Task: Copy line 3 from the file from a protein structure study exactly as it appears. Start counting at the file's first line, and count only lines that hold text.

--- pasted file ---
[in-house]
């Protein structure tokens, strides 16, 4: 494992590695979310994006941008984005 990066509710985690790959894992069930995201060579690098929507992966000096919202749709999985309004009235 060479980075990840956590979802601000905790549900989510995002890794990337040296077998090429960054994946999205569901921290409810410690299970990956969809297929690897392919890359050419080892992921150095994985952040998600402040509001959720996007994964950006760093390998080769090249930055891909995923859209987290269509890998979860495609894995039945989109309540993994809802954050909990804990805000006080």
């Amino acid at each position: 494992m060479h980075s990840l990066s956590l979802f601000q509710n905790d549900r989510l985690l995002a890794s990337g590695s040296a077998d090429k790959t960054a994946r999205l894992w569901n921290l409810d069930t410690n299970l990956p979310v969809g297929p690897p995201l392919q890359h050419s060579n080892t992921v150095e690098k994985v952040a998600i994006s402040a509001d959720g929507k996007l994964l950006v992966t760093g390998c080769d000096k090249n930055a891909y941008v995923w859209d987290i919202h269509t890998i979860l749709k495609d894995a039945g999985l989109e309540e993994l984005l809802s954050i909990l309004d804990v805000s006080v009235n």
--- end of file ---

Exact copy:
């Amino acid at each position: 494992m060479h980075s990840l990066s956590l979802f601000q509710n905790d549900r989510l985690l995002a890794s990337g590695s040296a077998d090429k790959t960054a994946r999205l894992w569901n921290l409810d069930t410690n299970l990956p979310v969809g297929p690897p995201l392919q890359h050419s060579n080892t992921v150095e690098k994985v952040a998600i994006s402040a509001d959720g929507k996007l994964l950006v992966t760093g390998c080769d000096k090249n930055a891909y941008v995923w859209d987290i919202h269509t890998i979860l749709k495609d894995a039945g999985l989109e309540e993994l984005l809802s954050i909990l309004d804990v805000s006080v009235n």